Meet Our New Grad Students

We would like to thank our new grad students for sharing the information below with us. We wanted to know about their research interests, why they chose Rutgers, their feelings about moving to Rutgers, expectations, anything about their country, city, life, and any secrets that we shouldn’t tell anyone. We greatly appreciate their contribution.

Eileen Blum
Eileen2I grew up in the San Francisco bay area, CA. My grandfather was a linguist during WWII and studied Russian. I am the first person in my family to also find an interest in linguistics. I have wanted to study linguistics since high school and I finally got an introduction when I transferred to UC Santa Cruz to finish my bachelor’s degree. That program showed me that I enjoy academic research and am interested in Phonology and Irish. I am excited to be moving to the east coast where I will experience seasonal weather for the first time and continue to learn more about the Irish language and phonology in general.

EileenPhysical activity  and the outdoors has always been an important part of my life. I fell in love with horses when I was eight years old and I began learning to ride and training to compete at 12. Before I moved to Santa Cruz I rode, trained, and competed with thoroughbreds (off the racetrack) in the hunter/jumper discipline for about 10 years. This past year I have been riding a retired endurance horse throughout the hills surrounding the east bay. I will miss riding and showing every day.

However, this year I have picked up another sport: medieval armored combat. I have brought my armor with me and plan to continue learning about and training in this sport on the east coast.

 

 

Lydia Newkirk

I grew up mostly in rural Kansas (except for a few years spent in Tanzania), and studied Linguistics and Italian at the University of Kansas. There I developed research interests in Semantics, Syntax, and West African Languages. I’m very excited to come to Rutgers and expand my knowledge, particularly in the realms of generative syntax and semantics.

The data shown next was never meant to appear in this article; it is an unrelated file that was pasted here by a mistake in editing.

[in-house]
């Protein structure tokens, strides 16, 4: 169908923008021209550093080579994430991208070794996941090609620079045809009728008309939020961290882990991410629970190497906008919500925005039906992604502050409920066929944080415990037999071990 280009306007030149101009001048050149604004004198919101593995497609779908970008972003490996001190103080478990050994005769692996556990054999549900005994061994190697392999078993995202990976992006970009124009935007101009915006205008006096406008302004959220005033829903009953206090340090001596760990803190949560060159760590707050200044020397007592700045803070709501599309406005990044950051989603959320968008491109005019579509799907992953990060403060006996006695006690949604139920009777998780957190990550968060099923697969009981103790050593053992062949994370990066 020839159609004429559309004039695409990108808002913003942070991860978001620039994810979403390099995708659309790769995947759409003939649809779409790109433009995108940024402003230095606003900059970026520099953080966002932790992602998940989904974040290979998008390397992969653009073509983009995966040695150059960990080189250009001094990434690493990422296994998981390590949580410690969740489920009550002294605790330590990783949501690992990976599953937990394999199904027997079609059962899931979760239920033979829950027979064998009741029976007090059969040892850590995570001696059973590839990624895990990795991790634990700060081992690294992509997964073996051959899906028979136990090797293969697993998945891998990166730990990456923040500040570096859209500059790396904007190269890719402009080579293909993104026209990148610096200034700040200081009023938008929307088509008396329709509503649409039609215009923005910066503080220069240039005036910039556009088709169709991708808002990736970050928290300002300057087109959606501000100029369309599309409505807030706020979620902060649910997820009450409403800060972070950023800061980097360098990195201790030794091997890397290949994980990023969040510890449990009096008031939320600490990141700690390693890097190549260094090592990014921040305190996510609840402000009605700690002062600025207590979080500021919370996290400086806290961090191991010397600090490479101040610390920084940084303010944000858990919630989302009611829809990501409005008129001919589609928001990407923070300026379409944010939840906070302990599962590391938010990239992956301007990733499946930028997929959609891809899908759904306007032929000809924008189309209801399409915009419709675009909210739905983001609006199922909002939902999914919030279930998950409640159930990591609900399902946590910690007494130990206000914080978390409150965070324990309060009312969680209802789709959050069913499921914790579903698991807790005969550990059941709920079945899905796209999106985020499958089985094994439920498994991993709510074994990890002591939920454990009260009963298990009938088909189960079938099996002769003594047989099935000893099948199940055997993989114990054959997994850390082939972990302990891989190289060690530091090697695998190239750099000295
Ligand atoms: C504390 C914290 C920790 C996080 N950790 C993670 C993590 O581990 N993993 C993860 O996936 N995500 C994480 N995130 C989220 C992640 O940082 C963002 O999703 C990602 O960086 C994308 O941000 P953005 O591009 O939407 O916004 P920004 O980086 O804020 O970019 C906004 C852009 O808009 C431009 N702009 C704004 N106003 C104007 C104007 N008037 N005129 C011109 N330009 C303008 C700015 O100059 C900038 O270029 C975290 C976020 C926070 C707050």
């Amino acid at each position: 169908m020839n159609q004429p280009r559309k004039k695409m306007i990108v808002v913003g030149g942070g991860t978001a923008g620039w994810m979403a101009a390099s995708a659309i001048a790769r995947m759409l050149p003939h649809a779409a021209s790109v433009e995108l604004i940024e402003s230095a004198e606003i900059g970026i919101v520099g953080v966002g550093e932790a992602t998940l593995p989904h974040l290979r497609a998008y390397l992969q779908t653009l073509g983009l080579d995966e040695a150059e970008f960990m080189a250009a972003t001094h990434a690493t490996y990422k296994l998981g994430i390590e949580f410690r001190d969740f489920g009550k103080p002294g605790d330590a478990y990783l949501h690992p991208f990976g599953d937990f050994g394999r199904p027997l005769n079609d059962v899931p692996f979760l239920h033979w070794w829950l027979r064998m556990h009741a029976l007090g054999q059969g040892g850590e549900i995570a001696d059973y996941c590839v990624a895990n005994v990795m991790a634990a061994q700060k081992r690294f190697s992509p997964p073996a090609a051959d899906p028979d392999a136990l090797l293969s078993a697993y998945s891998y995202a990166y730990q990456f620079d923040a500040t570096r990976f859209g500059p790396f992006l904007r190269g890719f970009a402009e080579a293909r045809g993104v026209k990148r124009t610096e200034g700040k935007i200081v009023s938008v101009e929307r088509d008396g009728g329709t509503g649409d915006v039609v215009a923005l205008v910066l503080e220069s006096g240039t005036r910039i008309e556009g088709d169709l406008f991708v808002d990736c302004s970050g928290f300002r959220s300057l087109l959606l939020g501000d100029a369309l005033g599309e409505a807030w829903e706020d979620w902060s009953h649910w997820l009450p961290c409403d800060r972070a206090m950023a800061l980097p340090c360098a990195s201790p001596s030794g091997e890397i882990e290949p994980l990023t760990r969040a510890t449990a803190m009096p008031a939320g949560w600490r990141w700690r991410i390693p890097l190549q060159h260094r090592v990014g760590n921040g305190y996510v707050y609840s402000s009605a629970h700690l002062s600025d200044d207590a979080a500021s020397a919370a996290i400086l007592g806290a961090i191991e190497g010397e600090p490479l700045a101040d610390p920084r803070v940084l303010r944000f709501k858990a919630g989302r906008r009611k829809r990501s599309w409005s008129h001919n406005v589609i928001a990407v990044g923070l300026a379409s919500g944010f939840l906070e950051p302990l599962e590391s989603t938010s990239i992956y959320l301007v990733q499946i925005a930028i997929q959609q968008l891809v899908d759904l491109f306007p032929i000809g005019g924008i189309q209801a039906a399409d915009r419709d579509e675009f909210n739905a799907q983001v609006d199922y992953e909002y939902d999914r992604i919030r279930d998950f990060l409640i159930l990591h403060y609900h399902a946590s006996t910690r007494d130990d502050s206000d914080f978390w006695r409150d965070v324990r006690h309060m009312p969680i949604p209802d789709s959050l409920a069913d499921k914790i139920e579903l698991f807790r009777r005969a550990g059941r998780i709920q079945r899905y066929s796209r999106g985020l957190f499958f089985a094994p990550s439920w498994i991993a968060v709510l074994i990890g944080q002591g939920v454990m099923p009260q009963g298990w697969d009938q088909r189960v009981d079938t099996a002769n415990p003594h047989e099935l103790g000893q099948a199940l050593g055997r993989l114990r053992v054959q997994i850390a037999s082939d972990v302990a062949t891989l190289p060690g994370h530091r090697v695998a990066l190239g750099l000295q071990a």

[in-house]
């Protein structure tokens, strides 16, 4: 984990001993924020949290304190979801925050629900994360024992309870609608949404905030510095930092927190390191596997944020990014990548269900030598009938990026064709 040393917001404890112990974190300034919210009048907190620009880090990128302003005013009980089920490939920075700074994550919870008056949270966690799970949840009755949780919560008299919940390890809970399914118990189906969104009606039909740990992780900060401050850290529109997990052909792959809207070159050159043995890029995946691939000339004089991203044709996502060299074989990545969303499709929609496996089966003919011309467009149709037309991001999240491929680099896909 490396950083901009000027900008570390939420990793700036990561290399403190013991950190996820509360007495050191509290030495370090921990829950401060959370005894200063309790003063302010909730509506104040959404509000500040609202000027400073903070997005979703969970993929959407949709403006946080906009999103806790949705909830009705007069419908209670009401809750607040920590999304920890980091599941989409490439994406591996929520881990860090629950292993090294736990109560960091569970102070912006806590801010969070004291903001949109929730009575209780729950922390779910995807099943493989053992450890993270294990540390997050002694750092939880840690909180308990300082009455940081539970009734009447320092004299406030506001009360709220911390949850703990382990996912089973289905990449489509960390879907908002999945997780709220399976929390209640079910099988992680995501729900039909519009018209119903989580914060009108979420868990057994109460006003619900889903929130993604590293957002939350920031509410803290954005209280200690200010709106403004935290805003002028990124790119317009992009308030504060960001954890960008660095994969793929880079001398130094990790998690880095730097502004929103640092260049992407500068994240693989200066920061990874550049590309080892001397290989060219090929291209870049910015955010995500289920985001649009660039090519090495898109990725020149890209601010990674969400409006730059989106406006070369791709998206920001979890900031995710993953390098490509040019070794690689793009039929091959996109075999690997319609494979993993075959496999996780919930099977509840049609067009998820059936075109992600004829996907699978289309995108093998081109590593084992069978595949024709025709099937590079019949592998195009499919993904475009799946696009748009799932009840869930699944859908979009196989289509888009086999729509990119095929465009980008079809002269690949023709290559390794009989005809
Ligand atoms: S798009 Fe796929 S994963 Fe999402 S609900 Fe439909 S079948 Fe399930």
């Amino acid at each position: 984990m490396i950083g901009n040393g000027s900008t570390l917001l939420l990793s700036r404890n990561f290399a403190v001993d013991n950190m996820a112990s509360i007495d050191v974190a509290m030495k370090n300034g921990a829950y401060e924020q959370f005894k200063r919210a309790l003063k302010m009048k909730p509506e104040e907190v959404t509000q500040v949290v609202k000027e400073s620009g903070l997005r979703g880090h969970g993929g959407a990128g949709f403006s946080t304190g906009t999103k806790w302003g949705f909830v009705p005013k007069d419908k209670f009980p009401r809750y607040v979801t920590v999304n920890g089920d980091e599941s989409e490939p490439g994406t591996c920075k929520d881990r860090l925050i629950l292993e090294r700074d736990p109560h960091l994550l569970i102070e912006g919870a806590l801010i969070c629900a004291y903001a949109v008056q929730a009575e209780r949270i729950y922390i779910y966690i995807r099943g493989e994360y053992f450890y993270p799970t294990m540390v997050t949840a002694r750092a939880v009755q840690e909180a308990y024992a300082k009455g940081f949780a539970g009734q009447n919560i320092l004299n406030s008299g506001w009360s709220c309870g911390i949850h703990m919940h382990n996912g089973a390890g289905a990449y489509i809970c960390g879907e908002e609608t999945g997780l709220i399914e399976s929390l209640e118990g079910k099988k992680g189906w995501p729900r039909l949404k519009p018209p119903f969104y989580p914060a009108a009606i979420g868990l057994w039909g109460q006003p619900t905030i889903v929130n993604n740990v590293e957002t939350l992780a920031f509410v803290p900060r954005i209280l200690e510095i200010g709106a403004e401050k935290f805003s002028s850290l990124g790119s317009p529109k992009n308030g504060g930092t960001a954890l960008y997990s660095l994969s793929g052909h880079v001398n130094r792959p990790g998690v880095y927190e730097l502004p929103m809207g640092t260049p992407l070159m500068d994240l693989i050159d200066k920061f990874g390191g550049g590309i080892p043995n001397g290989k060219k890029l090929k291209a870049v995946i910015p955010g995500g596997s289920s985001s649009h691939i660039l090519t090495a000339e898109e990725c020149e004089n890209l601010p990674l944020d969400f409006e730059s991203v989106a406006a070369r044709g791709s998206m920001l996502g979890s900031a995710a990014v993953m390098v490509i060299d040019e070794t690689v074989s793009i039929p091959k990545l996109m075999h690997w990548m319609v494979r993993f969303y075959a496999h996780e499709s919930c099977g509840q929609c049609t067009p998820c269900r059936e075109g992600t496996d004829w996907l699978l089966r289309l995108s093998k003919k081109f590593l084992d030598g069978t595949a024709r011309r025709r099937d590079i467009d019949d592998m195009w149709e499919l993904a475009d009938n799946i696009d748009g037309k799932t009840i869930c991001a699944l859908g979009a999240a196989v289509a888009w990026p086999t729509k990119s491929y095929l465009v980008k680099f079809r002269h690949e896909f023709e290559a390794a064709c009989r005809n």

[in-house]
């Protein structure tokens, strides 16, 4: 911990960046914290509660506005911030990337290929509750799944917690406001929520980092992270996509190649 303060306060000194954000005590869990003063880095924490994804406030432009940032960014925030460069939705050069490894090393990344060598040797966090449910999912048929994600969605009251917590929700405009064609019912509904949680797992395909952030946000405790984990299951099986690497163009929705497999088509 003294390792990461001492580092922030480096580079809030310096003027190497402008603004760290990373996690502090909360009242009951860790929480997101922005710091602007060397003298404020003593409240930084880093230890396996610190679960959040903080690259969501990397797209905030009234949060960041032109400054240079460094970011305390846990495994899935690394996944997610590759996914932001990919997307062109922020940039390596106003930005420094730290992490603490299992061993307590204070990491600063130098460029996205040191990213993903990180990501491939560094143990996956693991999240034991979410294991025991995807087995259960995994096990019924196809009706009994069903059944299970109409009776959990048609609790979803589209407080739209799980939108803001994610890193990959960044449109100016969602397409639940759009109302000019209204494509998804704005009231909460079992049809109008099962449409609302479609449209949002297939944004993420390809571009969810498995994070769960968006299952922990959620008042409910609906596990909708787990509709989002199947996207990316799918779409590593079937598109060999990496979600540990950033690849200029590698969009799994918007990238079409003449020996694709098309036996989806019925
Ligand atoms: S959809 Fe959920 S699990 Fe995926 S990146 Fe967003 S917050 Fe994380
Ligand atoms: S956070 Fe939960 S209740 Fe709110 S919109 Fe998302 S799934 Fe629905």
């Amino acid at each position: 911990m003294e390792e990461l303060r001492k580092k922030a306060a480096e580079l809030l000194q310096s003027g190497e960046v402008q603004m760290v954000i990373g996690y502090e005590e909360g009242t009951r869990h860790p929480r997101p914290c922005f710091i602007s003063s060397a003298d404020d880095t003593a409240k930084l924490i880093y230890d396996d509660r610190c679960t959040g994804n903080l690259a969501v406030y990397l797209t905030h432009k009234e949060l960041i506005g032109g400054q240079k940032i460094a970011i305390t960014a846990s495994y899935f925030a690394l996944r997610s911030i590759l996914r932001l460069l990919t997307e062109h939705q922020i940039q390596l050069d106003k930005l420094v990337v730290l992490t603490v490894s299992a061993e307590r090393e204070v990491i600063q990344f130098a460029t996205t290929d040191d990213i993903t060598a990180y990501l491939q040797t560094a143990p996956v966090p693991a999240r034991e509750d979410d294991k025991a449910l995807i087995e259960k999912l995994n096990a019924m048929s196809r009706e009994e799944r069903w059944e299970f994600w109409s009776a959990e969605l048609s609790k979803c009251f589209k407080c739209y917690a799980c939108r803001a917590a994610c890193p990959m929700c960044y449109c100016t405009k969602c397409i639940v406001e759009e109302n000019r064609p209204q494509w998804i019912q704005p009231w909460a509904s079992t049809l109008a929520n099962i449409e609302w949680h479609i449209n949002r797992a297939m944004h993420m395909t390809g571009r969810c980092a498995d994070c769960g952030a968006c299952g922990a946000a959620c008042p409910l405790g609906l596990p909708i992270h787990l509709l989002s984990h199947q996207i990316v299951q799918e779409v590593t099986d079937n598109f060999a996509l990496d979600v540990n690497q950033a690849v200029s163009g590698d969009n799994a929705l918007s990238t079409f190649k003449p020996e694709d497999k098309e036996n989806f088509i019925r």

In my free time I enjoy playing piano (though I’m mediocre at best), exploring nature, and watersports. I’m looking forward to meeting everyone and sharing my passion for linguistics!

 

 

 

 

Ang Li

Ang1I was born in a beautiful county located at the foot of the Yellow Mountain – yet I have never been on the mountain myself. I lived my entire childhood over there, although the memory has faded away, I’m pretty sure that’s the origin of a large part of my personality. 

People in my hometown – which was called ‘Huizhou’ – had a reputation of leaving home. Just like the old generations I moved a lot of times in my short life, and I love all kinds of road trips. In fact, spending too much time on cycling during college years could be the reason I didn’t get to Rutgers sooner.

 

 

Ang2But that was not true. The linguistic program of Rutgers loomed in my mind while I was doing my master in the UK, when I got serious about proceeding to do a Ph.D. in this field. My major interests are in syntax theory, and I’m hoping to broaden it to the syntax-semantic interface. USA is undoubtedly on the leading edge when it comes to generative syntax and semantic theories; plus, doing a PhD in the states takes more time than in the Europe, which time I thought I really need to get ready. My teacher in Newcastle strongly recommended Rutgers. I also did my research, finding that some researchers I used to follow are working here. It felt like the right fit, and I’m lucky to finally be here.

 

 

Hazel Mitchley

Hi, I’m Hazel. I’m from South Africa, but my mother tongue is boring old English. I do, however, speak some Afrikaans, albeit with a terrible accent. Unfortunately I don’t have any real degree of fluency in any of the other South African languages, but these are actually the languages which fascinate me most. My MA thesis focussed on agreement in three Southern Bantu languages: Sesotho, isiXhosa, and Xitsonga.

It was my interest in the syntax of African languages which lead me to apply to Rutgers, and the final choice to come here was influenced, in part, by the wonderful sense of community that this department seems to have. I will admit to being a bit nervous about the move to the US, as it’s the biggest life change that I’ve made thus far. I’m also excited though, it’s a great opportunity for me to challenge myself in so many ways, and to broaden my worldview.

robot earringsSusieA bit of miscellaneous information about me: I collect quirky earrings, my sense of humour ranges from the dry to the absurd to the most terrible puns (I apologize for that in advance), and if I were forced to choose one meal to have for supper every night for the rest of my life, I’m pretty sure it would be cheese and wine.  I think that having flowers in the house for no reason whatsoever is underrated, I have a tail-less cat back home who I adore, and if anyone makes the mistake of asking me about the pet lion/elephant that I, being from Africa, must naturally keep in my back yard, I take more pleasure than I should from winding them up with ridiculously tall tales. I did once visit a game reserve, though, where I was allowed to pet the elephants and the cheetahs, and that experience was the highlight of the year for me.

 

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